In Blue Valentine we witness both the birth and decay of a relationship. One half of the film is buoyed by the burgeoning passion of two young lovers, the other sags under the weight of a marriage that has gone stale. The film's director Derek Cianfrance, who spent over a decade trying to bring this story to the screen, cuts back and forth across the six-year time span his movie covers, creating a compelling dialogue between the past and the present. We see how the characters have changed in that period, both physically and (more powerfully) on an emotional level. Showing us both the initial joy and ultimate despair of this couple's relationship gives Blue Valentine a vivid sense of the messy, emotional complications of real relationships. We can tell that Dean (Ryan Gosling) and Cindy (Michelle Williams) really did love each other once. They have just reached a point where there's no love left.
The six-year gap that lies out of sight between Blue Valentine's two halves leaves us with a lot of room to draw a line between the happy young couple and their older, disillusioned counterparts. The rift that is gradually growing between them is not the result of any one incident, but instead it is an accumulation of details, frustrations and petty resentments that have been allowed to fester over time. We can see how the things that made Dean such a charming proposition when he and Cindy first met – his carefree attitude, his immature demeanour – are exactly the same things that now make him so insufferable as a husband. There's a hovering tension in their opening scenes together, as Cindy tries to get ready for work while Dean joins their daughter Frankie in playing with her cereal. "I don't need to clean up after two kids," she complains.
This is only the start of the movie, and things will get much worse between them. An argument is sparked when Cindy runs into an old flame, the death of the family dog stirs the increasingly tumultuous emotions between them, and things reach a nadir during a misguided attempt to rekindle that old spark. Dean checks them into a cheap and tacky motel, suggesting they should, "get drunk and make love" but there's very little love on display as they get under each other's skin and eventually wind up fucking in a scene of aggression and resentment that's painful to watch. Despite the controversy over Blue Valentine's (stupid and indefensible) NC-17 rating in the US, the sex in the film is no more explicit than you'd find in many other pictures. Instead, it's the frankness with which Cianfrance depicts these encounters, combined with the strong emotional undercurrents, that makes them such uncomfortable viewing. The director's camera is always positioned for maximum perception and impact, and while he sometimes threatens to push the drama a little too hard, his unflinching observation of his troubled characters is absorbing.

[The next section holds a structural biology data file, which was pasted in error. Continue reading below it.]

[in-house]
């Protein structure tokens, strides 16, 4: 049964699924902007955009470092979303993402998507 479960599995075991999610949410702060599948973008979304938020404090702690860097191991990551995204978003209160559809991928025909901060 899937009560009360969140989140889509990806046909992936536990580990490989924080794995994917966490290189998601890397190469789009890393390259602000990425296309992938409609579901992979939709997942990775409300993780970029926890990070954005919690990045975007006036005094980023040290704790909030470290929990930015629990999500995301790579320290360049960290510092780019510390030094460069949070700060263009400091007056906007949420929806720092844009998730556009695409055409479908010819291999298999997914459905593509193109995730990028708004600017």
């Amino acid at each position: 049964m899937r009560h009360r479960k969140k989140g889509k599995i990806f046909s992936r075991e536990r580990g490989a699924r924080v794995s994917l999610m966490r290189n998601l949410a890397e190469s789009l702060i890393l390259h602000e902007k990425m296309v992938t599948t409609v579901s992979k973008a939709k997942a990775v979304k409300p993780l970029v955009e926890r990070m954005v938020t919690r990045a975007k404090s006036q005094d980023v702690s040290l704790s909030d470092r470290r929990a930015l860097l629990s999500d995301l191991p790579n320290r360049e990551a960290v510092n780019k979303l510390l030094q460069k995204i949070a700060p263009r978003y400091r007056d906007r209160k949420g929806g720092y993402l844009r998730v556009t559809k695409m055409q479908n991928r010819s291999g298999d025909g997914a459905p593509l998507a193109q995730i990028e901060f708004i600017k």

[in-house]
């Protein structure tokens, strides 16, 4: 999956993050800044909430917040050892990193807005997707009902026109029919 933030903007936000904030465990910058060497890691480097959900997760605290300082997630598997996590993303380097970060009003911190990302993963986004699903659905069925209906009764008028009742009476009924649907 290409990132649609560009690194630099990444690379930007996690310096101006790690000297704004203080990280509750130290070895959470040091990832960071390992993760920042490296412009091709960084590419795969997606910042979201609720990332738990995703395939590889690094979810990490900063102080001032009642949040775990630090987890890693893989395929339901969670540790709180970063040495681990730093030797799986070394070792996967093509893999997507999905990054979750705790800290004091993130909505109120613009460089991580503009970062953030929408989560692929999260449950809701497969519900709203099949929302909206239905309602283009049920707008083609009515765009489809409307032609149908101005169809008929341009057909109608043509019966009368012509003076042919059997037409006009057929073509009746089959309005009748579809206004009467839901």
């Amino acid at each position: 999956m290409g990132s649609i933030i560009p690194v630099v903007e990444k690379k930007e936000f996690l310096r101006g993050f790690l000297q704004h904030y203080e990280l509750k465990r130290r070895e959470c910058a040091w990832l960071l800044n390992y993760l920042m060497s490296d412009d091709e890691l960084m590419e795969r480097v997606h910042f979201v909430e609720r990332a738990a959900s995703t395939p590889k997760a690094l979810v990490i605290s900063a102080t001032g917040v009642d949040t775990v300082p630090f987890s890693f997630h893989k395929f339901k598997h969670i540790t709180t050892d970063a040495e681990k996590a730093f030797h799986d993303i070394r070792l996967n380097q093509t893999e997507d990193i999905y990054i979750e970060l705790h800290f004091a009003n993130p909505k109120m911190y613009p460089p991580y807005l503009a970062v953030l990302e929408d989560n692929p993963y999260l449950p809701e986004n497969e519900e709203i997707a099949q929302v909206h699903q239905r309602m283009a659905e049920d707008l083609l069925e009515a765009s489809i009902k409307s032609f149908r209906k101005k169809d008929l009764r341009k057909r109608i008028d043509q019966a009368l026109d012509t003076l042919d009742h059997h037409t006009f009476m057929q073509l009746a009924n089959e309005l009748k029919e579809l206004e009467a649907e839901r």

Wallowing in such misery might be too much, however, were it not for the moments of lightness that occasionally break through the gloom. Most of these occur in the film's flashback scenes, where we see Dean and Cindy at their best. She's a bright and funny medical student; he's a sincerely romantic removal man. There's a wonderful tenderness and playfulness in their initial scenes together, most memorably when he prompts her to dance on the pavement for him while he strums a tune on his ukulele. The scene has a natural spontaneity about it, and after seeing the older Cindy wearing such a look of resignation and disappointment, it's a joy to see the smile that breaks out across her face at this moment. Does she think of these memories later on when she looks at her husband and wonders why she ever married him?
Blue Valentine doesn't take sides and it doesn't apportion blame. It simply observes a pair of complicated individuals as they fall in and out of love and negotiate the stormy waters of their relationship. Cianfrance has two of the best actors in America at his disposal here and he gives them everything they need to give the most detailed, believable performances possible. Gosling is marvellous at capturing Dean's arrested emotional state and still-strong love for his wife and daughter, but Williams is simply astonishing, expressing so many unstated emotions through her expressions and gestures. They are incredible together, and by closely observing their performances we can understand both why their characters are right for each other and why they're not. Blue Valentine charts a relationship in seemingly terminal decline, but it doesn't quite sound the death knell, always leaving the door ajar for possible change and reconciliation. One of my favourite moments occurs towards the end of the film, after a particularly blazing row, when an angry Dean tosses his wedding ring out of the car window. After a brief pause, he gets out and forlornly starts searching for it in the grass, hoping he hasn't thrown his last chance away.